Ex-Cameron Bradley, Robert Valpey
1917 Simplex Crane Model 5 Dual-Cowl Victoria Phaeton
Coachwork by Farnham & Nelson Co.
Chassis no. 2333
Henry Middlebrook Crane graduated from the Massachusetts Institute of Technology in 1896, with degrees in mechanical and electrical engineering. He then joined the Bell Telephone Company, and later worked for their manufacturing subsidiary, the Western Electric Company. His Crane and Whitman Company of Bayonne, New Jersey, formed in 1906, evolved into the Crane Motor Car Company by 1910. In 1912, his design for the Crane Model 3 automobile was ready for production. It was a large, refined luxury car, but "production" it barely achieved, with some 37 cars built in three years.
In the autumn of 1914, the Simplex Automobile Company acquired the Crane firm, moving its equipment to nearby New Brunswick, New Jersey. The services of Henry Crane were included in the transaction, and in short order the Simplex Crane Model 5 was introduced, with Crane's refined 564 cubic inch six-cylinder engine in a 144-inch wheelbase chassis. Bodies were supplied by several well-known bespoke coachbuilders, including Locke, Derham and Holbrook, but most were, like this car, by Brewster. Production continued into 1917. The cars are sometimes incorrectly called "Crane-Simplex," perhaps confused with a short-lived 1922 attempt by Henry Crane to resurrect the business at Long Island City, after the Simplex company had been brought down by the Hare's Motors debacle.
Ordered new as a chassis by the Whitney Family of Boston, the car was shipped to Boston coachbuilders Farnham & Nelson to build its stunning aluminum body. Topside, the striking coachwork sported an elegant Victoria top and highly unusual for the day dual-cowl design while lower down large running board tool boxes and a left-hand side seat gave the car an exotic appearance. The rear compartment is furnished with a clock and drawers under the cowl. The Whitneys used the Simplex mainly for formal gatherings in the summer seasonoutside of the warmer months the lack of weather protection undoubtedly made the car a bit impractical.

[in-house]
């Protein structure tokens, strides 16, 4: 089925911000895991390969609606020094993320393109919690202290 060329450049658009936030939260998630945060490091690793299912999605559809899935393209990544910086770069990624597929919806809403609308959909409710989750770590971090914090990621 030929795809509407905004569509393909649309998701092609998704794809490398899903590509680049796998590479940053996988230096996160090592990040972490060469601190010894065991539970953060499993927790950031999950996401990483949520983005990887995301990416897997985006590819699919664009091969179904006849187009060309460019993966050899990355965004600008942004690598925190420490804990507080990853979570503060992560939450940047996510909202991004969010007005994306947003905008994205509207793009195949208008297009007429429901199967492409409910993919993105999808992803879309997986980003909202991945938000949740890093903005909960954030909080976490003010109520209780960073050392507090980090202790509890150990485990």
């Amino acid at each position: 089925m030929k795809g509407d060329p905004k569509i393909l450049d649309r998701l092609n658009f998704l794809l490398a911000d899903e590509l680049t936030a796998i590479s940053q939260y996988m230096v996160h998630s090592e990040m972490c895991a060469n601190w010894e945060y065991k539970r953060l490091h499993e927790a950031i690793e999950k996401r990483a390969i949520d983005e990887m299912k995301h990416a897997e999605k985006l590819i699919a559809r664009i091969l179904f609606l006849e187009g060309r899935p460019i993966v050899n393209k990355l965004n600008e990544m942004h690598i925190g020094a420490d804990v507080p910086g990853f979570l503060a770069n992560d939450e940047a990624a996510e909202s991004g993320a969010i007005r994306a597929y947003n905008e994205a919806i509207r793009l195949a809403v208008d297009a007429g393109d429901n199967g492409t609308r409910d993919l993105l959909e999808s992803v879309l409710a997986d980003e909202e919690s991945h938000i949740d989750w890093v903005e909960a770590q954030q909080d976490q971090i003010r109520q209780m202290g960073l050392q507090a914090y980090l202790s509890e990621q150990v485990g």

One of the original founders of the VMCCA, Cameron Bradley purchased the Simplex from the Whitneys in 1937. Cam used it at many early VMCCA events, including Raceland, and when not in use featured it in the "Wolfden" Antique Auto Museum in Southboro, Massachusetts. Mr Bradley employed an original Simplex mechanic to maintain his steed in top shape for his active use. The car was given a repaint in the mid-1940s before participation in the Glidden Tourthough the original paint still seems to be present under.
In 1975 noted collector Robert Valpey acquired the car from Mr. Bradley. Valpey continued to preserve the highly original car but kept it in excellent operating condition. In the late-80s the car transferred to another long term owner who continued to preserve and maintain this fine automobile. While in this owner's care the car was further refined mechanically and kept in top running and driving condition.
The car is offered today in wonderfully original condition and fine mechanical order, a great example of a beautifully preserved Simplex that drives like new. It starts easily and drives with the strong power and tall gearing for which Simplex is famous. Despite being a car of ample dimensions, a well sorted Crane Simplex is a joy to drive. WIth tremendous power, precise steering, a light clutch and a friendly gearbox these are one of the nicest big cars of the era to drive.
This magnificent example of one of America's finest builders would be a proud addition to any collection. The car survives today in stunningly preserved condition thanks to its responsible and dedicated caretakers. Given that it has been seen little in the last 30 years, its flamboyant custom coachwork and prestigious name will make it a welcome participant at the world's most prestigious Concours.
- Please note that the title for this vehicle is in transit.